On Wednesday night, Dr. Hayes presented the FY11 school budget to the City Council, and answered their questions about many of its provisions. The presentation was very similar to the one presented at the public hearing on May 27, but contained a few new or updated details.
The two core curriculum teacher cuts at the high school have been identified as English and Social Studies. A science teacher was added back after the last minute maneuvering that occurred at the final budget meeting. The other incidental cuts that were identified at that meeting are seen in the "cost center impact" page where the administration's share of the cuts jumps from a 14% reduction—by far the highest percentage of all cost centers—to a whopping 17% overall reduction from last year.
Hayes has also posted a note on the district website, where he says "The School Committee plans one more budget meeting on Monday, June 14, at 5 pm to determine a 'restoration list' should any funds become available in the weeks and months ahead."
This presents school advocates with one last opportunity to lobby the School Committee to restore some of the teacher and program cuts that we feel are most important.
At Wednesday's meeting, Councilor Maureen Troubetaris questioned the steep cuts in the building budget for each school, which range from 20% for each of the elementary schools to $50,000 at the high school. Mindful of the the perception in some circles that the city doesn't take care of its buildings, (see the condition of the current high school) Troubetaris wondered how this would affect maintenance of the buildings. Hayes responded that the building budgets covered school operating expenses and supplies, rather than upkeep of the building. We would point out, however, that the Buildings and Grounds budget was also cut by 9.5%, so Troubetaris' point still seems valid.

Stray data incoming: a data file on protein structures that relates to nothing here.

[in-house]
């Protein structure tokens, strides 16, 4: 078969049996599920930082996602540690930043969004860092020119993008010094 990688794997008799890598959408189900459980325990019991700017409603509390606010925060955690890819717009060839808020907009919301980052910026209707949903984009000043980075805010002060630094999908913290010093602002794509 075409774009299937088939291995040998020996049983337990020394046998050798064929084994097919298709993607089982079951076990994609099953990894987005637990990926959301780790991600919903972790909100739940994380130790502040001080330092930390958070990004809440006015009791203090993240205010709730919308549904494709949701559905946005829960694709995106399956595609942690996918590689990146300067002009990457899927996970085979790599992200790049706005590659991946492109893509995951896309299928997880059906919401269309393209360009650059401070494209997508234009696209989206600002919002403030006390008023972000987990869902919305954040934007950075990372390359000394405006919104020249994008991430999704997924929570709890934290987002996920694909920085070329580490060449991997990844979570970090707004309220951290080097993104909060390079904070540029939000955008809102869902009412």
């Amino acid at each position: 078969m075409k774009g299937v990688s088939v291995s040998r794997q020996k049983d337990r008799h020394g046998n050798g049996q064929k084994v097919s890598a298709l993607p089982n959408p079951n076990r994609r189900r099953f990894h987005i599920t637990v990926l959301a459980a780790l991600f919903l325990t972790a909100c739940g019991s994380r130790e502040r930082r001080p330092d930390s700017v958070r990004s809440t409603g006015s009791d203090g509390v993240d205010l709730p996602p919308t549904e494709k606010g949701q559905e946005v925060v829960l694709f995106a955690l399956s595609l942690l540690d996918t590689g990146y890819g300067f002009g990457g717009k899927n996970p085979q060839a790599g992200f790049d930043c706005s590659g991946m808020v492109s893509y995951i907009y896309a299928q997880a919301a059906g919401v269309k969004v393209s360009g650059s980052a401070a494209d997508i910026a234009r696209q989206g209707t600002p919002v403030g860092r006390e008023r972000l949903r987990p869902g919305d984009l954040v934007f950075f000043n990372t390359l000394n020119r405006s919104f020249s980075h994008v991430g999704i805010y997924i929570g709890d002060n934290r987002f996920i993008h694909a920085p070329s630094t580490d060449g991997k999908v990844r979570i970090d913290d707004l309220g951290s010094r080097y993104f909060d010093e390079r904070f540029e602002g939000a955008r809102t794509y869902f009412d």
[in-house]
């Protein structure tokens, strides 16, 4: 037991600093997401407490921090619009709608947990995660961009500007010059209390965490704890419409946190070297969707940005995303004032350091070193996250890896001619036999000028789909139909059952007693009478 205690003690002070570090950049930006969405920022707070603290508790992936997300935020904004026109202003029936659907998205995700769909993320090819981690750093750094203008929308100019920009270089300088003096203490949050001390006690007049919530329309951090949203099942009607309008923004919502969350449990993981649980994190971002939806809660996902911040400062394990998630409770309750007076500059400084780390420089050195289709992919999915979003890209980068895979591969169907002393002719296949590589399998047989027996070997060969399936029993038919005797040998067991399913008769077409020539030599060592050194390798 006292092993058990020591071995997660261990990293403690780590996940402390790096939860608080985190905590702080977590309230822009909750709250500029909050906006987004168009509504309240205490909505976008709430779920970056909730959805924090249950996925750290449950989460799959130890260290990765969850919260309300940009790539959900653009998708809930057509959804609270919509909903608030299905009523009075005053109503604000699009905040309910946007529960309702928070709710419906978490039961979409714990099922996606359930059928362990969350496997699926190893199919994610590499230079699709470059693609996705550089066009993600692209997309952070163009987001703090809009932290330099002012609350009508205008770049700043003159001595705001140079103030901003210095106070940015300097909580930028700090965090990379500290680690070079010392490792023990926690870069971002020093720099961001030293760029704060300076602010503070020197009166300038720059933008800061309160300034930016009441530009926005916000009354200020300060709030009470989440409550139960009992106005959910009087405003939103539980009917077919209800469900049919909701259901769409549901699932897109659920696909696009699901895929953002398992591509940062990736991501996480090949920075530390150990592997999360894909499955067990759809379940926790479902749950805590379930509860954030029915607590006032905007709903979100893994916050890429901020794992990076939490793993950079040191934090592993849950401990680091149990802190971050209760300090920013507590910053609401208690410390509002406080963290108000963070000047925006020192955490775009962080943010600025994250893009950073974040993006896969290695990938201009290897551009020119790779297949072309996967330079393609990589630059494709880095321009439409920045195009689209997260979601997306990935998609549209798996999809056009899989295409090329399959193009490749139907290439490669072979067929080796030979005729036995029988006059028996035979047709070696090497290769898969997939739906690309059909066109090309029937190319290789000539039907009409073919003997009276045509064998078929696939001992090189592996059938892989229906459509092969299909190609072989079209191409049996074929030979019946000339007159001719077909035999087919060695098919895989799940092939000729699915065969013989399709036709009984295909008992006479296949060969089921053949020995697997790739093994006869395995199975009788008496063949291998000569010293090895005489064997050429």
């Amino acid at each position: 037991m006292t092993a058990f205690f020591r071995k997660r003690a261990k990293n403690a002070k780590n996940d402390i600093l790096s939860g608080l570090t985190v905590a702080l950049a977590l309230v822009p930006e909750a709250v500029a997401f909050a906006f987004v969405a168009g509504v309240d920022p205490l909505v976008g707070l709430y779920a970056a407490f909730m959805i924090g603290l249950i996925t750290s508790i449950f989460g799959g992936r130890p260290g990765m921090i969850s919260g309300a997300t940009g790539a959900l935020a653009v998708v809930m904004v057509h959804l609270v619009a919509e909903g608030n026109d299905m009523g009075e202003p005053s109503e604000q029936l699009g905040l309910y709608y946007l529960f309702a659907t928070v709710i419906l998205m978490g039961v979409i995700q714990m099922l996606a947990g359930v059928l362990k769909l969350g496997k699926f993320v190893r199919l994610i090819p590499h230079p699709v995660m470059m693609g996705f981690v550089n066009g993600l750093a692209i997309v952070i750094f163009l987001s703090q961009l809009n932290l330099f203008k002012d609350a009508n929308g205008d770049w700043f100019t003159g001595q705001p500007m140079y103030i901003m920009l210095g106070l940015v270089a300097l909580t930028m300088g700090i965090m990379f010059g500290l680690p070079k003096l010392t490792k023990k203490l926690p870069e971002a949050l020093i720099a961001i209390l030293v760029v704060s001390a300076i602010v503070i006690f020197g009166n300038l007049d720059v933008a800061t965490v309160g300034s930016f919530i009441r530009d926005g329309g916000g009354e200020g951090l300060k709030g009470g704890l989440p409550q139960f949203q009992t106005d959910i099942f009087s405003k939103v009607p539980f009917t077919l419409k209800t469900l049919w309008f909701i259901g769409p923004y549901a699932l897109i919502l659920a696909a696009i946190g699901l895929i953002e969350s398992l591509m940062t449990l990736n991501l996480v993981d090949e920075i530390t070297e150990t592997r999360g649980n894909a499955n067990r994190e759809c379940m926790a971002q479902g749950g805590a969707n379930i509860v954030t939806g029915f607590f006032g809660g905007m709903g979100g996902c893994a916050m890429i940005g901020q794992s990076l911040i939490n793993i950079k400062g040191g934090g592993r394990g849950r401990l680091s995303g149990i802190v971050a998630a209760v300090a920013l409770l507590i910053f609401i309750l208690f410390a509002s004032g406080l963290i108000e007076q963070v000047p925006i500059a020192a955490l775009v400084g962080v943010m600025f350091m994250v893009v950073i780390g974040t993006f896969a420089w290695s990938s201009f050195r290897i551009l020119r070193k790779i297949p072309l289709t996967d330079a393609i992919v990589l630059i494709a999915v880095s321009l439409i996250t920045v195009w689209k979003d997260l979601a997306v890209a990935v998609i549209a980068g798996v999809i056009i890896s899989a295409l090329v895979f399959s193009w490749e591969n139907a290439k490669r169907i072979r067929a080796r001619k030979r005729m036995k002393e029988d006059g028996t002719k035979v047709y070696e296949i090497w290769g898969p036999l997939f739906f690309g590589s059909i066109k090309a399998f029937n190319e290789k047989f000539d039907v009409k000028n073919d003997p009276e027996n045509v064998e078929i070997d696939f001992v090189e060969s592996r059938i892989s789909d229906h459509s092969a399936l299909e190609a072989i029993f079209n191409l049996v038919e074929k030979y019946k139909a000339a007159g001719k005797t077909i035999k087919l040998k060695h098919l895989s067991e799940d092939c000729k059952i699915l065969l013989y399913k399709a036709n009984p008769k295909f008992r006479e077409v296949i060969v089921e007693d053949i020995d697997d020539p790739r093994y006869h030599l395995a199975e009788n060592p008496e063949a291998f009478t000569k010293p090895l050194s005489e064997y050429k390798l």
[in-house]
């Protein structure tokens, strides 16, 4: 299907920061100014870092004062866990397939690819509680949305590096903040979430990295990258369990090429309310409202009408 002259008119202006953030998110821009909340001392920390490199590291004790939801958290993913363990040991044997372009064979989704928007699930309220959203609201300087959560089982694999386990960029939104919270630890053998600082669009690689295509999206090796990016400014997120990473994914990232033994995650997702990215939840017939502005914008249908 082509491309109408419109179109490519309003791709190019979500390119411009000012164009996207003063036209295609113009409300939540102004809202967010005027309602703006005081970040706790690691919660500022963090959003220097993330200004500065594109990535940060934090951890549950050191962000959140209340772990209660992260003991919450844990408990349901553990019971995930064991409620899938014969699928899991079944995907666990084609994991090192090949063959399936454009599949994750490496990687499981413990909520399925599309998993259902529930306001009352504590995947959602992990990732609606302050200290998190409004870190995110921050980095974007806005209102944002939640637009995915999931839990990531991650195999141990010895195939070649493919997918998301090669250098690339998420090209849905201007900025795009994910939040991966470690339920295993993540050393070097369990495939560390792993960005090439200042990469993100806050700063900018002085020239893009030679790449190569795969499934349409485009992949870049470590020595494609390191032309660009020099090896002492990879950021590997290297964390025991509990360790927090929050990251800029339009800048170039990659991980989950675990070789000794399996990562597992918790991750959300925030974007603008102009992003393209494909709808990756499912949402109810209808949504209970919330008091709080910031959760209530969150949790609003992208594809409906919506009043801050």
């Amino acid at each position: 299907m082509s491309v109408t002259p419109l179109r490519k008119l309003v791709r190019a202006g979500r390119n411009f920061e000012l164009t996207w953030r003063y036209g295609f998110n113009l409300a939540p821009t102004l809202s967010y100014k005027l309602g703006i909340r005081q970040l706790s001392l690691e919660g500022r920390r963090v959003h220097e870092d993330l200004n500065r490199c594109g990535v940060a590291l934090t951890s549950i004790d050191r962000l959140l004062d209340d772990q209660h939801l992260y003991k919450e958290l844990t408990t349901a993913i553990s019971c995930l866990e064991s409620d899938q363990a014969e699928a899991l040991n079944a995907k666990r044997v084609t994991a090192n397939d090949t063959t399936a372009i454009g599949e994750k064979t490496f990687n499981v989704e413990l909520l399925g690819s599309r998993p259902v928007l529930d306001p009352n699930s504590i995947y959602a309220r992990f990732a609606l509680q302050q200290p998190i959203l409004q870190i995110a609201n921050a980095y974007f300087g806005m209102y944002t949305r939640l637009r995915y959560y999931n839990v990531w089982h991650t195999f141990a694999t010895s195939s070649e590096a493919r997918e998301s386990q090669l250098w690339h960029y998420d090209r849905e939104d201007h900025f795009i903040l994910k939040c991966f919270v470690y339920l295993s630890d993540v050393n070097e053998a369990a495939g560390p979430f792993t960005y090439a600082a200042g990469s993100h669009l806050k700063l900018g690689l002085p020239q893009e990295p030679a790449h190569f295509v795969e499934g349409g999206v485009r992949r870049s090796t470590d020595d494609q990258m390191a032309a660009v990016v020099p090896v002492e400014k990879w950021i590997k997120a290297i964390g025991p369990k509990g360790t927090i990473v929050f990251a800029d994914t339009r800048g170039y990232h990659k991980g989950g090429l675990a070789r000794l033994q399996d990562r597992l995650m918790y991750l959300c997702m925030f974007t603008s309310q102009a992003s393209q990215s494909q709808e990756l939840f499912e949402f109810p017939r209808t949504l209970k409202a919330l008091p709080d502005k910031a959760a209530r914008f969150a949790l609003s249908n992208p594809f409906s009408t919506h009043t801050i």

Councilor Pat Grimes also chastised Hayes and the School Committee for the lateness of the budget approval. Grimes said that the City Charter says that the school budget must be approved, and the public be given the right to speak on it, at least 21 days before the date that it was due to be submitted to the Mayor and City Council [June 1]. While the final budget "number" was approved on May 4th, most of the actual items in the budget were still in flux for another four weeks. The public hearing was not held until May 27th, and the final vote by the school committee on the actual elements within the budget did not occur until the June 2nd Committee meeting, at which changes were still being made. Grimes said this was a flagrant and "outrageous" violation of city regulations.
After the Superintendent's presentation, School Committee President Annemarie Cesa spoke about the anticipation that next year's budget would likely present even more challenges than this year's. Cesa said that the Committee, along with incoming Superintendent Marie Galinski, plan to form a strategic planning committee this summer to study three major areas: class size guidelines, facilities, and outsourcing services. Cesa added, however, that any talk of reducing class size guidelines is limited by the fact that all the elementary schools are currently utilizing all of their classrooms, so that any plan that creates additional classes would have to deal with this reality.
Many in the community believe that the "facilities" debate will likely return us to another conversation about an Early Childhood Center, or a further restructuring of the elementary schools into some type of K-2 and 3-5 or similar pairing arrangement that would allow the district to better manage class size irregularities. The Committee has said previously that all options will be on the table.
The public hearing on the overall city budget will be held on Monday, June 21, at 7:00 pm, and the Council votes on the budget on Monday, June 28, also at 7:00 pm. Both meetings will be at City Hall, and televised on BevCam.
This site aims to inform and mobilize Beverly parents to take an active role in all issues related to the funding and operation of the city's schools. It was launched in the spring of 2008, when the city saw its first-ever override attempt fail, followed by the closure of a nearly-new elementary school. Subsequent years have seen further cuts that have led to larger class sizes across the district. While the opening of an impressive new high school and plans to replace the city's aging middle school give us reason to be optimistic, the school community must be ever vigilant in demanding appropriate school funding by city and state governments, and better community communications from the district and School Committee.